-Plot Summary: The events in Pride and Prejudice happen as follows: The Bennett family is introduced and Jane and Elizabeth are described in a way that alludes to the fact that they will be the most important of the sisters. Mr. Bingley moves to town and the Bennett sisters, including Mrs. Bennett, are all eager to meet him. A ball is held which all of the sisters are invited to, which is where Elizabeth meets Mr. Darcy. Jane and Mr. Bingley begin to spend generous amounts of time together and form a relationship. In the meantime Mr. Collins arrives at the Bennett’s house and stays for a week or so, during which time he proposes to Elizabeth. During this time Mr. Wickham also moves to town as an officer, and is very well admired by all of the Bennett Sisters. Elizabeth very kindly refuses Mr. Collins proposal, forcing him to propose to her friend Charlotte, who gladly agrees to marry Mr. Collins. Shortly after this Mr. Bingley, and his family, along with Mr. Darcy leave town and it is rumored hat they will never return. Mr. Collins marries Charlotte, leaving Mrs. Bennett very jealous, and they move away to Mr. Collins house in the North. In the meantime Jane has become very sad due to Mr. Bingley’s departure, and try’s various ways of keeping her mind off him. Elizabeth is invited to go and visit Mr. and Mrs. Collins with Charlotte’s father and younger sister, and agrees to accompany them. During her stay there Elizabeth comes into company with lady Catherine multiple times, and always dreads having tea or dinner at her house. At the Collin’s house Elizabeth is proposed to by Mr. Darcy. Having no idea of his true character Elizabeth quite abruptly refuses his proposal, causing Mr. Darcy to write her a letter that tells the truth of Mr. Wickham and himself. Still not knowing what to think of Mr. Darcy, Elizabeth returns home, only to find that her younger sisters are infatuated with the officers in town. Lydia is shortly invited to go away with some of her friends to another ‘army camp,’ and excitedly accepts the offer. After this Elizabeth goes on a trip with her aunt and uncle Mr. and Mrs. Gardiner, only to find her self at the Pemberley Estate, Mr. Darcy’s home. The housekeeper of Pemberley Estate talks about Mr. Darcy in a way that is contradictory to what Elizabeth originally thought of him, and she begins to think of him in a different way. When Mr. Darcy appears at his house Elizabeth finds him to be acting quite differently, and it is soon arranged that she will meet his sister, Miss Darcy. When the two finally meet they get along very well, but Elizabeth’s stay at Pemberley Estate is drawn to an end by the arrival of news about her sister. Elizabeth’s sister has ran off and eloped with Mr. Wickham and is headed in the direction of London. The Gardiners and Elizabeth leave almost immediately in hopes of finding Lydia. When they arrive back at the Bennett’s house they only have to wait a few days before the news that Lydia has been found arrives. Lydia eventually marries Mr. Wickham and they come to visit for a few days. When they leave Mr. Bingley and Mr. Darcy arrive back in town, quite unexpected. Jane and Mr. Bingley begin to be friends again, and after a matter of weeks they are engaged and to be married. When Mr. Darcy shows up Elizabeth and he go on a long walk, during which both people express their feelings of love towards one another. It is announced that Elizabeth and Mr. Darcy will be married, and everyone is in a state of joy. When both Jane and Elizabeth are married Elizabeth moves to the Pemberley Estate to live with Mr. Darcy and Miss Darcy. Jane goes on to live with Mr. Bingley at his estate and everyone lives happily ever after.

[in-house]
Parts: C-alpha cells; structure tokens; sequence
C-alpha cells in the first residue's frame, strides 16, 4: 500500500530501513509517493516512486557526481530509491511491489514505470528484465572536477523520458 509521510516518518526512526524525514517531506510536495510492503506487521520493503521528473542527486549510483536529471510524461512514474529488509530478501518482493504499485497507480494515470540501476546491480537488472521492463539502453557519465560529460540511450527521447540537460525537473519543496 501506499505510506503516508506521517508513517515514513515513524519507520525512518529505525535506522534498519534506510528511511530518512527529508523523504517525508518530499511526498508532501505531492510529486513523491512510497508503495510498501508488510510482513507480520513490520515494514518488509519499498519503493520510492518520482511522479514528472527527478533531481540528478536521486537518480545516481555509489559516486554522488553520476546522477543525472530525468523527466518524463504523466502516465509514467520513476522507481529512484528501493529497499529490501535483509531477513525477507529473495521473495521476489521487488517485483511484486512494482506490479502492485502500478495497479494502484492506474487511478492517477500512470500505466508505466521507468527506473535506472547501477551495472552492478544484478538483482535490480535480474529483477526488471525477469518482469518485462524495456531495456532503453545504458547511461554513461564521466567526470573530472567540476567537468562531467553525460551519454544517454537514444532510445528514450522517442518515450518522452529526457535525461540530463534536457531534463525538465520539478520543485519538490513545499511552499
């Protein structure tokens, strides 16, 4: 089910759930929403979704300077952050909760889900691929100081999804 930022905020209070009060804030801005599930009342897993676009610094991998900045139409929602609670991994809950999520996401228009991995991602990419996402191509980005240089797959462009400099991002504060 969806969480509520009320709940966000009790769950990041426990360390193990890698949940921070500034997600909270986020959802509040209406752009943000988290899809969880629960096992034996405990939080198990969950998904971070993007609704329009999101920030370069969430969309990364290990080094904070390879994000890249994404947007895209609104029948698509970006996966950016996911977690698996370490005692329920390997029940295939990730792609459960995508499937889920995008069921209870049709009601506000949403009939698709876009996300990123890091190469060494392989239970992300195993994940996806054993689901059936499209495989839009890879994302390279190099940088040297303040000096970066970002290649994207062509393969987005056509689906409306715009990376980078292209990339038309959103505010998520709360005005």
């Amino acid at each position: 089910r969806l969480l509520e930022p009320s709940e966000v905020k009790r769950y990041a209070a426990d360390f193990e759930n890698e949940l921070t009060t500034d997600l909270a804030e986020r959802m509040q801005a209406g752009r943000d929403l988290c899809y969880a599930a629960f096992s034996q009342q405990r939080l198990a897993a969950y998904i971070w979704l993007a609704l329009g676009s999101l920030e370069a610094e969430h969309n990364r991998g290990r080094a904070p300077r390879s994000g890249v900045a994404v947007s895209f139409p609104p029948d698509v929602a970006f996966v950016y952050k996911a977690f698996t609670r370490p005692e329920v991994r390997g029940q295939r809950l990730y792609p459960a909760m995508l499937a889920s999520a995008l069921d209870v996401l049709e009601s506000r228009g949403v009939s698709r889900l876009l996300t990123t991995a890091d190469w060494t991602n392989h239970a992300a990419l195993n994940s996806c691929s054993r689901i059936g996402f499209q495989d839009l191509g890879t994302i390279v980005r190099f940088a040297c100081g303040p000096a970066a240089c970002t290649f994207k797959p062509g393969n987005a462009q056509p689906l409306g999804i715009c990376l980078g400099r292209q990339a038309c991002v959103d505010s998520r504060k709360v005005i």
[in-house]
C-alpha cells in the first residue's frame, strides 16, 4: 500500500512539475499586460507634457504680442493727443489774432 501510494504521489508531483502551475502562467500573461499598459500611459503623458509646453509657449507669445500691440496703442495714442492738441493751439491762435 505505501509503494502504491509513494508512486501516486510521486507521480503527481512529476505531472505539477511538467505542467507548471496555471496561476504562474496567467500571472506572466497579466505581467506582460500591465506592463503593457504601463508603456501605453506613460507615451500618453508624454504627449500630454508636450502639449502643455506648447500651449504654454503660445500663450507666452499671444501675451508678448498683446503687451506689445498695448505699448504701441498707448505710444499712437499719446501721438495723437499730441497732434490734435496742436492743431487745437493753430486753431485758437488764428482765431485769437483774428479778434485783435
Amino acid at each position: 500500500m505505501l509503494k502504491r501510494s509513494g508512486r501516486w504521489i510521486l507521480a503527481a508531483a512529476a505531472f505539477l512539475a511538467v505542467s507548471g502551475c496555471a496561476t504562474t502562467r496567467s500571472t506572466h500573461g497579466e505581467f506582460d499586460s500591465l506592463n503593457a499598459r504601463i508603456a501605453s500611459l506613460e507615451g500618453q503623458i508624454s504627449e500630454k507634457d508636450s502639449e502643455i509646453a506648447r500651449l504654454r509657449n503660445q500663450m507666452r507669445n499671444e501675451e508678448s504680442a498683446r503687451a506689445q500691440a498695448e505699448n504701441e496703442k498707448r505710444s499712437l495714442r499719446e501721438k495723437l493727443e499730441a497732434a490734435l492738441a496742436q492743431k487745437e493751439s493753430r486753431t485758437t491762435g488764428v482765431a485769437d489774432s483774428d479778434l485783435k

-Themes: Upon the conclusion of Pride and Prejudice one could come up with several themes that have developed throughout the story. First that judgment is something that everyone should try to overcome. Judging someone and coming to conclusions is not an intelligent thing to do, and it is good for neither the person being judged nor the judger. Second that pride is not necessarily a bad thing. Someone may be prideful in a way that is selfish, or someone way be prideful like Mr. Darcy, in the manner that he is proud of his family, although he does not let this pride affect him. The third theme may be of social classes. There are many different social classes in Pride and Prejudice, such as the very wealthy Lady Catherine, and the poor Mr. Wickham. All of these people come into some sort of conflict due to their different social classes, and this causes certain people to do certain things. The different social classes of the novel show that people can control the outcome of their lives; they can either choose to be ruled by their own wealth or someone else’s, or take their fate into their own hands.